Easter Cookies…



Poles apart: religion and the real world…




From The Freethinker UK

When I was growing up in a religious Polish family I found myself really close to the church.

I spend years helping with all all the ceremonies, and watching people who were attending them. I could not speak against the religion as this would have been unacceptable, but what I could do was simply observe and learn how mass manipulation works.

Once a week we also had a 45-minute lesson about a god and all aspects of the religion, but answers to our questions were never given. To be honest, there was no time for questions as part of the “learning” was to prepare us for yet another initiation into the religious hierarchy. Bad examination results would prevent one from moving up to the next step of the religion ladder, a failure that would have proved unacceptable both to my parents and whole community.

The process was like being on a train speeding towards a bizarre destination you really don’t want to reach. But all the other passengers on the train would try to stop you from jumping from it. The message was clear: you will die if you do so.

Many years ago when I was just a few years old, my parents made me believe in many unreal things and stories. My favourite one, as probably for any other kid at that age, was the story of Santa Claus. There was no reason not to tell a child this beautiful story about the old man from the North Pole who once a year visits all kids to leave presents for them.

I still believe that concept behind it is pretty good. There is surely no harm in the magical tales we tell our children because all fantasies will soon be recognised for what they are when adults stop pretending and kids happily accept the truth. This moment changes not only way kids perceive reality but it shows them too that the communities in which they live in can accept reality mixed with fiction without any problems.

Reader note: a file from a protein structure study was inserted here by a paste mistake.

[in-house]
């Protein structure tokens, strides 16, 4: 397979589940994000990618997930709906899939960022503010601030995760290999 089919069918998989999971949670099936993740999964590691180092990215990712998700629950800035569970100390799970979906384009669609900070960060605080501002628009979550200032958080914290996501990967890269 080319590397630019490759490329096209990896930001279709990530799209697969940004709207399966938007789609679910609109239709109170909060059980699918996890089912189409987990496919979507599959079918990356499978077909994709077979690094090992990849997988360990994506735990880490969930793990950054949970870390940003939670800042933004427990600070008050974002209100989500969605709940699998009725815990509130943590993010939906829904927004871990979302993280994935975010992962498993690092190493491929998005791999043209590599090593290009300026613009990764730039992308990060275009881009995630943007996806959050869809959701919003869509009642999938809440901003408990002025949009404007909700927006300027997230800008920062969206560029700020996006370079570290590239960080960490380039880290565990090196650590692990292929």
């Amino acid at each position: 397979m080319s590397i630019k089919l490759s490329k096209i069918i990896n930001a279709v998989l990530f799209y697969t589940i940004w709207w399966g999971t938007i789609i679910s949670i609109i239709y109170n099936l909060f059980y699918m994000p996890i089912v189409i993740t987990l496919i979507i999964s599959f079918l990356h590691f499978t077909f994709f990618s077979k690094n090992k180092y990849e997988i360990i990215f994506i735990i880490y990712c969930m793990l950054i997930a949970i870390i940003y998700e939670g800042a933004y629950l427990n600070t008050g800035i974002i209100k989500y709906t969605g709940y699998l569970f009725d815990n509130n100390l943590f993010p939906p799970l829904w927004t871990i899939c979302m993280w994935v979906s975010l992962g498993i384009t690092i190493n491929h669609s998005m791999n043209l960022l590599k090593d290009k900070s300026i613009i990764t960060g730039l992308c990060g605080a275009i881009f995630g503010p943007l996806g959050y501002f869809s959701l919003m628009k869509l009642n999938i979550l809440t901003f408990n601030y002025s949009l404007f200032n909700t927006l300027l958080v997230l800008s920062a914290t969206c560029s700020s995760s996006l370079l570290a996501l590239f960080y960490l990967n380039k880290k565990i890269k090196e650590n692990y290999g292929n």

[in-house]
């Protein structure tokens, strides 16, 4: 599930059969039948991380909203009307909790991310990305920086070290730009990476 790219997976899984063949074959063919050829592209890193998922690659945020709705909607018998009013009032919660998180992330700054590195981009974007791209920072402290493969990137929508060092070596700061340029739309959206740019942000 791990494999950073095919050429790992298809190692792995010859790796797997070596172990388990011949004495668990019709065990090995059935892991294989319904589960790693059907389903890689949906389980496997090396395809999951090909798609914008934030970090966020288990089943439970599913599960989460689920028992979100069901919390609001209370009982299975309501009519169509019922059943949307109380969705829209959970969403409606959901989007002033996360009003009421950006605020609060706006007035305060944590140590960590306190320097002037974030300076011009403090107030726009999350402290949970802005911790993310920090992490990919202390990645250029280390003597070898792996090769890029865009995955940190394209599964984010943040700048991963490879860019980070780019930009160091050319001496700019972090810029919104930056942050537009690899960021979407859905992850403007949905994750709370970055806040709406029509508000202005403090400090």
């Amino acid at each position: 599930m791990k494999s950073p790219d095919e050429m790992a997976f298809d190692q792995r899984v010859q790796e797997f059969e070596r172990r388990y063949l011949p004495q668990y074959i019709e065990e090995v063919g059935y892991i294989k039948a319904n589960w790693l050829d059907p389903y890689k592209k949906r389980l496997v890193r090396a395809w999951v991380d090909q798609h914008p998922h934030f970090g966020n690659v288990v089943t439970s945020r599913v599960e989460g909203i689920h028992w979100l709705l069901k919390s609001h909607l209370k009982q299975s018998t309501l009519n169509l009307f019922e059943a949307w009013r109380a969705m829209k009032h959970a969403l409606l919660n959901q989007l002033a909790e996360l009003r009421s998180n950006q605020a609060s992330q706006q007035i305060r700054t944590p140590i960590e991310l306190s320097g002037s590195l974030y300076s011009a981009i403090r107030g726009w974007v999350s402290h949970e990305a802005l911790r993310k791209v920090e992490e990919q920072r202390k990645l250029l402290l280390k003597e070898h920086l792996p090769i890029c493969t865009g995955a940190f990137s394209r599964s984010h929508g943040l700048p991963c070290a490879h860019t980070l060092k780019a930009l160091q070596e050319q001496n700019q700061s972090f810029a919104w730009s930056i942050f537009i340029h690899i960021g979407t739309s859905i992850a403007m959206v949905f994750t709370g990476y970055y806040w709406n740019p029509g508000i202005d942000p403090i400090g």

Except when it comes to fantasies based on religion.

Why Losing God Hits Some of Us Harder…


From Neil Carter
Godless In Dixie

I wasn’t active in the skeptic movement long before I discovered how different my perspective on religion was from that of other atheists. In time I came to understand that people who have never been religious come to the subject as outsiders who cannot always sympathize with those who formerly were.

But I most definitely was religious. Except I never would have used that word to describe myself. In fact, I would have recoiled from that word as I had been thoroughly indoctrinated against accepting the label by years of hearing that I was “spiritual but not religious.” What I enjoyed was not a religion, you see, it was a relationship.

That’s utter nonsense, by the way. It most definitely is a religion. But Christian exceptionalism has always been a key component of the evangelical faith, and ironically I don’t think they are exceptional in that regard, either. I believe a majority of world faiths harbor the notion that they are uniquely authentic while all other faiths are dim reflections of the truths of which they themselves are the sole proprietary owners.